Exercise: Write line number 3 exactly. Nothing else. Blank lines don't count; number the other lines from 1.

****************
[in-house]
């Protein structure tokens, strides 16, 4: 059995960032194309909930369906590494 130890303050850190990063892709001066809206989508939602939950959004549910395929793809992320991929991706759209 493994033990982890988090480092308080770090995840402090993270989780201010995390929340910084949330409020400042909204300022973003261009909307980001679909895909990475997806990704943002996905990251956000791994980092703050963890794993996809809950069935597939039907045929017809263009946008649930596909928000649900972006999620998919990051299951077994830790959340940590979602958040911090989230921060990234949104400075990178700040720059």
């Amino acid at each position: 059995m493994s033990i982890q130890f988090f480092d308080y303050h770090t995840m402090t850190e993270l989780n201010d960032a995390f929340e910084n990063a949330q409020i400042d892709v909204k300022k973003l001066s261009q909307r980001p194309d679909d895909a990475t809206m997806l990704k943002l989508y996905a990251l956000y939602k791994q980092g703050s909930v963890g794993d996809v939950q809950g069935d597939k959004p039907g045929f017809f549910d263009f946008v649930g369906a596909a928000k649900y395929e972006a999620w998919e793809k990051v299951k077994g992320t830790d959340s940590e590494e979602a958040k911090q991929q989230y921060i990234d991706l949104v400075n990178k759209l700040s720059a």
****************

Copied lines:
């Amino acid at each position: 059995m493994s033990i982890q130890f988090f480092d308080y303050h770090t995840m402090t850190e993270l989780n201010d960032a995390f929340e910084n990063a949330q409020i400042d892709v909204k300022k973003l001066s261009q909307r980001p194309d679909d895909a990475t809206m997806l990704k943002l989508y996905a990251l956000y939602k791994q980092g703050s909930v963890g794993d996809v939950q809950g069935d597939k959004p039907g045929f017809f549910d263009f946008v649930g369906a596909a928000k649900y395929e972006a999620w998919e793809k990051v299951k077994g992320t830790d959340s940590e590494e979602a958040k911090q991929q989230y921060i990234d991706l949104v400075n990178k759209l700040s720059a």